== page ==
Nice work, Carver_hk--way to keep at it!

 

For more information on Pivot Slips (and a whole lot more), as we define them in the Rocky Mountain region of the US, download the following document, from the PSIA-RM website: http://www.psia-rm.org/ed_materials/Alpine/Certification%20Clinic%20Outlines/PSIA-RM%20Alpine%20Skiing%20Maneuvers%202006-07.pdf .Sideslips and Pivot Slips begin on page 23 of the document (27th page in Adobe Reader). You'll also find brief highlights in the "Pocket Guide" section at the end of the document.

 

Thanks for playing, Carver_hk. Keep practicing! The next step is to integrate what this maneuver teaches you--the edge release and guiding to start the turn, and the "neutral" stance necessary to accomplish it--seamlessly into your skiing. Have fun!

 

Best regards,

Bob

post #19 of 22
Thread Starter 

Thanks Bob.  I glad that I look into PS. Even at the moment when there are defects I already have some feeling for its use in skiing.  I feel more time at neutral and a cleaner release even when carving. This extra more time allowed me to pull back my legs at exactly the right direction (along the new edge) to adjust fore/aft balance. Secondly I also find it teaches me some understand of pivoting, which I don't have much understanding at all before working on PS. Yes, I ll certain go ahead to get a better PS.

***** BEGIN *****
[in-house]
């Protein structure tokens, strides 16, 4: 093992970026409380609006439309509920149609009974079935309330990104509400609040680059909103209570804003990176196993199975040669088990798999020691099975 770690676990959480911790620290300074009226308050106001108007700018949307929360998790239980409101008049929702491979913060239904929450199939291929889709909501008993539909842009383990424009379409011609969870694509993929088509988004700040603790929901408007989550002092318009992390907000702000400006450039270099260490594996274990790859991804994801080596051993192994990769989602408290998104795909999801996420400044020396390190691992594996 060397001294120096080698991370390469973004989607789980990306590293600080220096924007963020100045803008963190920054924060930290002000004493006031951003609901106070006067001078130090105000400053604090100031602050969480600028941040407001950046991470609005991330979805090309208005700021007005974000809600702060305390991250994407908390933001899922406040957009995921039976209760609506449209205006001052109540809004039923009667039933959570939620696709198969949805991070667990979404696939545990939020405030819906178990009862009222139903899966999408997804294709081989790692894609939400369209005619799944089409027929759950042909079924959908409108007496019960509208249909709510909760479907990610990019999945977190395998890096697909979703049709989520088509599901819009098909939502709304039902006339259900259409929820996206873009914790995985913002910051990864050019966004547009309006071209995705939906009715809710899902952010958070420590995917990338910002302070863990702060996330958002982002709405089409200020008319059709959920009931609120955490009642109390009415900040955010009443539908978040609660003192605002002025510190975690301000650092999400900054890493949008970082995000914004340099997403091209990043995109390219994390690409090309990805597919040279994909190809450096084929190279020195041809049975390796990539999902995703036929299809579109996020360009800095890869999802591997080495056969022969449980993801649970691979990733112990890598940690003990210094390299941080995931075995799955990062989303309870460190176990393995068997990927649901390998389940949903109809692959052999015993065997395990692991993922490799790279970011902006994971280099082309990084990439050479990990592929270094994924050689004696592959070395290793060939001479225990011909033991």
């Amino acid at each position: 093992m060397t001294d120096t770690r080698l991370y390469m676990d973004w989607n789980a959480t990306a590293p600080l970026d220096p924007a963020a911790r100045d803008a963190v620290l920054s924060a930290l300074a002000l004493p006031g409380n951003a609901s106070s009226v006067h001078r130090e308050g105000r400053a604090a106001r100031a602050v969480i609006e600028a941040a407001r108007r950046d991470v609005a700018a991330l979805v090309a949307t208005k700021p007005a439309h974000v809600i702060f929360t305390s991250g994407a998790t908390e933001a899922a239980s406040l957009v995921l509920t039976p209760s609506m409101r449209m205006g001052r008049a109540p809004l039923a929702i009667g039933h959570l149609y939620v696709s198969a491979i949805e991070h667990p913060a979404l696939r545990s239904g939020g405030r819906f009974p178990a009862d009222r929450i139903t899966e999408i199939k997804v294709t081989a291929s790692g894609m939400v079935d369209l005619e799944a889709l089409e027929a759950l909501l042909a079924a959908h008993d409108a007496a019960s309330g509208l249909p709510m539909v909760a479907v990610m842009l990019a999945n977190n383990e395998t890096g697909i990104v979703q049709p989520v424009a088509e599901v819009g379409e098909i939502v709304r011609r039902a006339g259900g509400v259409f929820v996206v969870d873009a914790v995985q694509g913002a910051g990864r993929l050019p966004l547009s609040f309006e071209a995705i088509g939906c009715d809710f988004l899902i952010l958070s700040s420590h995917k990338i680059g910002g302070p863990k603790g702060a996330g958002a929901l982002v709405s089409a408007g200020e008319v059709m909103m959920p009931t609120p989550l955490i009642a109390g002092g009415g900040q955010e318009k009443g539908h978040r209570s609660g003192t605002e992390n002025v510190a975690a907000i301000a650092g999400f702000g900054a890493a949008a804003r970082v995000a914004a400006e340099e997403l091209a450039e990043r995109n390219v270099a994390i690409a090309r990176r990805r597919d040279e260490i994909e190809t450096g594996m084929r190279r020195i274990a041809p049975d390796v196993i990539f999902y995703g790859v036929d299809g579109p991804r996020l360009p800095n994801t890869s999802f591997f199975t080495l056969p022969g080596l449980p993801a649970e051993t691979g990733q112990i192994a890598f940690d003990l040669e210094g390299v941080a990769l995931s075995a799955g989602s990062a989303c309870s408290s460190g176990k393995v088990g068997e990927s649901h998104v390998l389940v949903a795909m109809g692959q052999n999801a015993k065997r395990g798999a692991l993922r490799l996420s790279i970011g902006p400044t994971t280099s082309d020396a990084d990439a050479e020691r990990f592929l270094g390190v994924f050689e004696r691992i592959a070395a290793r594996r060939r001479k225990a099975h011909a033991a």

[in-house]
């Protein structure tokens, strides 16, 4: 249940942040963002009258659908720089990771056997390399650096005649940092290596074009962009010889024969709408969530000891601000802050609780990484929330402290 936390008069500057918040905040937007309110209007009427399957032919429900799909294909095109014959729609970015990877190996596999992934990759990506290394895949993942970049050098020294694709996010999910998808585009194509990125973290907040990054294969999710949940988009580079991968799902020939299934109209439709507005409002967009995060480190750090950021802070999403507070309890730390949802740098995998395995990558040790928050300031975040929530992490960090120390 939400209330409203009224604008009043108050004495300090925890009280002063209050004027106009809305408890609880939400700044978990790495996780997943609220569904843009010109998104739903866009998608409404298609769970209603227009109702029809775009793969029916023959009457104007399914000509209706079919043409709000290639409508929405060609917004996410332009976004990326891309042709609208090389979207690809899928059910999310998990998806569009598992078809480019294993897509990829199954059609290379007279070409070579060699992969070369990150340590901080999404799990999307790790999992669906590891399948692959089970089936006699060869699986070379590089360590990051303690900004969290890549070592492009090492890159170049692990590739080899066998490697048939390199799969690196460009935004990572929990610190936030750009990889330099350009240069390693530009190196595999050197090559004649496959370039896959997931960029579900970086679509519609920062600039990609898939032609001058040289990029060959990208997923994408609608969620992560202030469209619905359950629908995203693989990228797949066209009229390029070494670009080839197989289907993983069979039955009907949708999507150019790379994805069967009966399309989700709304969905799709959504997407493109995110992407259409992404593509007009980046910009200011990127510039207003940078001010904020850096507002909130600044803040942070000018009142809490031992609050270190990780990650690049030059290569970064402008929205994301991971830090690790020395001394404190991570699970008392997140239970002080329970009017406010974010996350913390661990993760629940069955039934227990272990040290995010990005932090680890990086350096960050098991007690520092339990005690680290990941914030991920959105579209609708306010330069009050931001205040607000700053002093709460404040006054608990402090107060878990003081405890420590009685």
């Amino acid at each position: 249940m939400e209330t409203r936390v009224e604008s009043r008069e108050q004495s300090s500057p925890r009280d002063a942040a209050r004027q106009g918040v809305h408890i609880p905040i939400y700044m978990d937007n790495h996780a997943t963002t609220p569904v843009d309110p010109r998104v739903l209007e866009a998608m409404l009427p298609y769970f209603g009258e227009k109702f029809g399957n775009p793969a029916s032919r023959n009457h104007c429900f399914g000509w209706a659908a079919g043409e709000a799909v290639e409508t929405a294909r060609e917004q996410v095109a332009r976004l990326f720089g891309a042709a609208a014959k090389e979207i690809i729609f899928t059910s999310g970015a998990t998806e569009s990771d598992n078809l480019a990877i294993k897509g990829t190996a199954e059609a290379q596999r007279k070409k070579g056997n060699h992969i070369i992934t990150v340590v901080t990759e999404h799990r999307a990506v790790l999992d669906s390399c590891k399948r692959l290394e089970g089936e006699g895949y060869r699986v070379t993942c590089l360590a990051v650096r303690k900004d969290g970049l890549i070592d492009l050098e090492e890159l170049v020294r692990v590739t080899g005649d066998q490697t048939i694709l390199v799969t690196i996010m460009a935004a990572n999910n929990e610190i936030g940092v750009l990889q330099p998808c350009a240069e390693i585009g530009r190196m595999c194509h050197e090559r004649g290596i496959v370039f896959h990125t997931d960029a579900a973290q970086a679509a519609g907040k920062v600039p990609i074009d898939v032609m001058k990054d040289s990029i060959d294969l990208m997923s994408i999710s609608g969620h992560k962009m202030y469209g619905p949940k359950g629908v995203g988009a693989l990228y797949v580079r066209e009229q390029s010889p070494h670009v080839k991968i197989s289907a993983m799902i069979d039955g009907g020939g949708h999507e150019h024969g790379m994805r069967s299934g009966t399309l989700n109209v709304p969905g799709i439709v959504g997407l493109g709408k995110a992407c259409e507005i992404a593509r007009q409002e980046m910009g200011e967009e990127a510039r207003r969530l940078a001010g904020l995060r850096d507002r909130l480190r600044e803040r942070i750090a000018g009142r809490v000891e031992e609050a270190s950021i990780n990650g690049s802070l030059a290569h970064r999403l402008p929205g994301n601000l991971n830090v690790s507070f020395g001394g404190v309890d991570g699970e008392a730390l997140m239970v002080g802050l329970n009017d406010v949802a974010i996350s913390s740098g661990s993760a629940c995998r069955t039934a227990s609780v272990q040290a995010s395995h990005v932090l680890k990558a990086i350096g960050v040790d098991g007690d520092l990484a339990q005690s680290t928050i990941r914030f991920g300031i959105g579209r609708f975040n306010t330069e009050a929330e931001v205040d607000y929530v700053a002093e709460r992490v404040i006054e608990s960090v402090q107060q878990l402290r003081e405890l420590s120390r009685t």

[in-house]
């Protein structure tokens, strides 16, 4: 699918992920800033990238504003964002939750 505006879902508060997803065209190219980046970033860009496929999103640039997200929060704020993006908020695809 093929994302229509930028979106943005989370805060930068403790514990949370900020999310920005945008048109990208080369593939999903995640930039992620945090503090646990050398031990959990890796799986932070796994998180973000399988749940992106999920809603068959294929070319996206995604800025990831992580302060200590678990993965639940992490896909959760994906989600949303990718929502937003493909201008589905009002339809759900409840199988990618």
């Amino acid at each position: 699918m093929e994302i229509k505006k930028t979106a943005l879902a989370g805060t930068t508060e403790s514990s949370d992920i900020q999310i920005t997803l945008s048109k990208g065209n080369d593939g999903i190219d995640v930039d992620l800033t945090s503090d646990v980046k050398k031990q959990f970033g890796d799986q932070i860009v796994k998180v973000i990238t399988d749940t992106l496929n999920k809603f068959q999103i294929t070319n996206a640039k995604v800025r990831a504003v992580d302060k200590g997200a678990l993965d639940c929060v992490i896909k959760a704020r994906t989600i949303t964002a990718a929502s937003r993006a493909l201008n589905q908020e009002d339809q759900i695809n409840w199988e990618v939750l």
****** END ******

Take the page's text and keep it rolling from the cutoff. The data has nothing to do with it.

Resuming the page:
post #20 of 22

You're welcome!

 

So who says you can't learn skiing in an online lesson? If I may say so, this thread has demonstrated just how effective it can be. As in any lesson, it requires collaboration of student and instructor. The opportunity to receive feedback based on your video clips, and then go out and try it again, is a critical part of the success.

 

Thank you again for playing, Carver_hk! You did your part admirably. I hope we can do more of this sort of thing. It's "in the cards" for the new EpicSki, to provide a formal opportunity to work one-on-one with top coaches--a sort of online correspondence course in skiing!

 

Best regards,

Bob

post #21 of 22
Quote:
Originally Posted by Bob Barnes View Post

You're welcome!

 

So who says you can't learn skiing in an online lesson? If I may say so, this thread has demonstrated just how effective it can be. As in any lesson, it requires collaboration of student and instructor. The opportunity to receive feedback based on your video clips, and then go out and try it again, is a critical part of the success.

 

Thank you again for playing, Carver_hk! You did your part admirably. I hope we can do more of this sort of thing. It's "in the cards" for the new EpicSki, to provide a formal opportunity to work one-on-one with top coaches--a sort of online correspondence course in skiing!

 

Best regards,

Bob


 

I agree with Bob, Carver made great progress and this consept you are talking about is really much better than credited for.

post #22 of 22
Thread Starter 

Thank you both for the appraisal of my work. I too very happy to find myself able to do a preliminary version of PS and actually able to carve down black mogul run now. It's amazing to find and to be benefited from the many experts who helped me both in private message and openly in the forum. Many thanks to those who offered help in private too.

 

Bob - thanks for offering your help. I certainly will be happy to learn more. In the mean time I ll try to perfect my PS.